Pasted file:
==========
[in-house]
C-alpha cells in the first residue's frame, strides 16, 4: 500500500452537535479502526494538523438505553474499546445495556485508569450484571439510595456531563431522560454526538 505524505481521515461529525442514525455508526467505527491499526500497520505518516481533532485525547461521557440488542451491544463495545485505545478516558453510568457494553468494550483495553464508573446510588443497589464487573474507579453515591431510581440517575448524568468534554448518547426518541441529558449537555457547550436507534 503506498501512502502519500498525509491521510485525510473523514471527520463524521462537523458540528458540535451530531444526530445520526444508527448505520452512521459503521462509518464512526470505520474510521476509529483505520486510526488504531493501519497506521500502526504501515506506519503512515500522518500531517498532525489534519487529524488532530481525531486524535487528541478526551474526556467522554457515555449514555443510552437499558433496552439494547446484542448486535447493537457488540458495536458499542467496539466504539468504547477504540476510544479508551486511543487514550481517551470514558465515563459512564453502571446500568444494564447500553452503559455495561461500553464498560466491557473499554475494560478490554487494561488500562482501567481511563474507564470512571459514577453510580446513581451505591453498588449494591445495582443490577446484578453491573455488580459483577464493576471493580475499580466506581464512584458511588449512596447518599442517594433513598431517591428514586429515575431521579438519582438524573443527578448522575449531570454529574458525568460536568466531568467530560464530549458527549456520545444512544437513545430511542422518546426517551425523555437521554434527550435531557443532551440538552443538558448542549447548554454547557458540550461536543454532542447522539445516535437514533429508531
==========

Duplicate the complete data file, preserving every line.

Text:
[in-house]
C-alpha cells in the first residue's frame, strides 16, 4: 500500500452537535479502526494538523438505553474499546445495556485508569450484571439510595456531563431522560454526538 505524505481521515461529525442514525455508526467505527491499526500497520505518516481533532485525547461521557440488542451491544463495545485505545478516558453510568457494553468494550483495553464508573446510588443497589464487573474507579453515591431510581440517575448524568468534554448518547426518541441529558449537555457547550436507534 503506498501512502502519500498525509491521510485525510473523514471527520463524521462537523458540528458540535451530531444526530445520526444508527448505520452512521459503521462509518464512526470505520474510521476509529483505520486510526488504531493501519497506521500502526504501515506506519503512515500522518500531517498532525489534519487529524488532530481525531486524535487528541478526551474526556467522554457515555449514555443510552437499558433496552439494547446484542448486535447493537457488540458495536458499542467496539466504539468504547477504540476510544479508551486511543487514550481517551470514558465515563459512564453502571446500568444494564447500553452503559455495561461500553464498560466491557473499554475494560478490554487494561488500562482501567481511563474507564470512571459514577453510580446513581451505591453498588449494591445495582443490577446484578453491573455488580459483577464493576471493580475499580466506581464512584458511588449512596447518599442517594433513598431517591428514586429515575431521579438519582438524573443527578448522575449531570454529574458525568460536568466531568467530560464530549458527549456520545444512544437513545430511542422518546426517551425523555437521554434527550435531557443532551440538552443538558448542549447548554454547557458540550461536543454532542447522539445516535437514533429508531